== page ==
The Genetic Link

At least 10-15% of breast and ovarian cancers are directly related to the genes we inherit. This year alone, more than 25,000 women will be diagnosed with breast or ovarian cancer due to mutations in one of several genes.

Learning more about the genetic links to breast and ovarian cancer empowers you to make better, more informed decisions about your health than women a generation ago could. Understanding your family health history helps you share more complete information with your health care provider. And understanding just a little about genes and cancer helps you understand the magnitude of your baseline lifetime risk.

“With the significant changes in the world of genetics over the last 10 years, we’ve come to understand that there are more than just a few genes that increase people's risk for breast and ovarian cancer. We used to think that BRCA 1 and 2 were the only genes involved, but in reality there are over a dozen different genes that are important to understand whether somebody is at risk for breast and ovarian cancer.”
— DEBORAH LINDNER, M.D., Bright Pink Chief Medical Officer
Genetics 101

How Your Genes Make You…You

Understanding how your genes work – and how they can mutate – is an important part of assessing your risk and taking charge of your health.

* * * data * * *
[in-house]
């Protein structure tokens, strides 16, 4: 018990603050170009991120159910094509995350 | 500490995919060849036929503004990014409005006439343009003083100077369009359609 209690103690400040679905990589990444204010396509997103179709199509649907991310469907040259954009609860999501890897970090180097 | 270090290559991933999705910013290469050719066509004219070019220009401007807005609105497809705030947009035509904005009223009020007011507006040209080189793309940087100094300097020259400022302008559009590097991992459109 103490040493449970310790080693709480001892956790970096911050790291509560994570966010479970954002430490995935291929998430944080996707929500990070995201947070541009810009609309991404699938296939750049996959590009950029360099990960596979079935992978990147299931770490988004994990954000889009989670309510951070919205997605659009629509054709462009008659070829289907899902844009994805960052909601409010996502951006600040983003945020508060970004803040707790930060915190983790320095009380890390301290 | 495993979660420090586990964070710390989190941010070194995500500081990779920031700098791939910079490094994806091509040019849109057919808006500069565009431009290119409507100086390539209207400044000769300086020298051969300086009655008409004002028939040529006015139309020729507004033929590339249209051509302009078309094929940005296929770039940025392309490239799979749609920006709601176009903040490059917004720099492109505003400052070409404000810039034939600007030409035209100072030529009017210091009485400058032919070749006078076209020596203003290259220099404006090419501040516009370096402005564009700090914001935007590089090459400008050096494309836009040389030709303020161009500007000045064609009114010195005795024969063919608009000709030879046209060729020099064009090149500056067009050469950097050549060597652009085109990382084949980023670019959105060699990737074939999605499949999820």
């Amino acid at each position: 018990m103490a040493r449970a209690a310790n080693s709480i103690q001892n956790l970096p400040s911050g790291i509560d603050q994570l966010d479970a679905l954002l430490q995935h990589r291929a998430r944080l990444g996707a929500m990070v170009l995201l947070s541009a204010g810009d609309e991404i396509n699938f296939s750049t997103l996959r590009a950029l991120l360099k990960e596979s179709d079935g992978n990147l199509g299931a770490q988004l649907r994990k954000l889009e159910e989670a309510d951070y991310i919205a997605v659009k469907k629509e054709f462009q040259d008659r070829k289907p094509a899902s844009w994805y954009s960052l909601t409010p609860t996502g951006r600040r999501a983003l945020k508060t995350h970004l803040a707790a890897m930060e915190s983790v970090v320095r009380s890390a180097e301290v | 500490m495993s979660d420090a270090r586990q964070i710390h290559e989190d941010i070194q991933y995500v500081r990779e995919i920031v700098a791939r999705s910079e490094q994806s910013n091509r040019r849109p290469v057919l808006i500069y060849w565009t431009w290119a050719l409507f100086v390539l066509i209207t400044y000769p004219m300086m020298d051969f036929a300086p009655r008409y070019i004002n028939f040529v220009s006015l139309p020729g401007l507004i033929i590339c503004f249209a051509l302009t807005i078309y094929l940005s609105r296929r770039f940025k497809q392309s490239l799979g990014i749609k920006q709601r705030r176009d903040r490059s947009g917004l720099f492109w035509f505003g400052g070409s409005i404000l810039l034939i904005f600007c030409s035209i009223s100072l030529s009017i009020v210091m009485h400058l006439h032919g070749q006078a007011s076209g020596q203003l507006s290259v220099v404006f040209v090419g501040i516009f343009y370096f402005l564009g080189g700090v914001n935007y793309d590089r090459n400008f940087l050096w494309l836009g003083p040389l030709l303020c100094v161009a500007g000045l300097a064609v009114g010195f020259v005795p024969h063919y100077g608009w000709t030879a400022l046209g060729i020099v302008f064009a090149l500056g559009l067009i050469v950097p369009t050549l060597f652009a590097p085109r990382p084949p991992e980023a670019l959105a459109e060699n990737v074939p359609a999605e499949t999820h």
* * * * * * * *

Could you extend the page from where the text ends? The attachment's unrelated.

GENETICS 101

How Genes and Cancer Intersect

Getting an honest look at the links between genetics and cancer – and the risk factors for specific mutations – is one of the most powerful things you can do to begin lowering your breast and ovarian cancer risk.

THE CANCER CONNECTION

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Myth

Cancer genes can skip generations.

Reality

When there is a known gene mutation in a family, but a family member never develops cancer, it may appear that the mutation skipped that generation. But just because you have a gene mutation related to cancer, doesn’t mean that you will develop cancer. So there is no real way of knowing if the mutation has been passed down without genetic testing.

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Myth

Hereditary breast cancer genes are only passed down from mother to daughters.

Reality

You can inherit cancer gene mutations from either your mom or your dad and they are passed on equally to daughters and sons. So looking beyond the health history of your mom and her family tree is very important.

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Myth

Genetics is hard to understand.

Reality

The human DNA is pretty complicated, but you don’t have to know everything to understand how your genes and cancer are related. We’ve broken it down for you and highlighted the important bits so you don’t have to dig through too much science.

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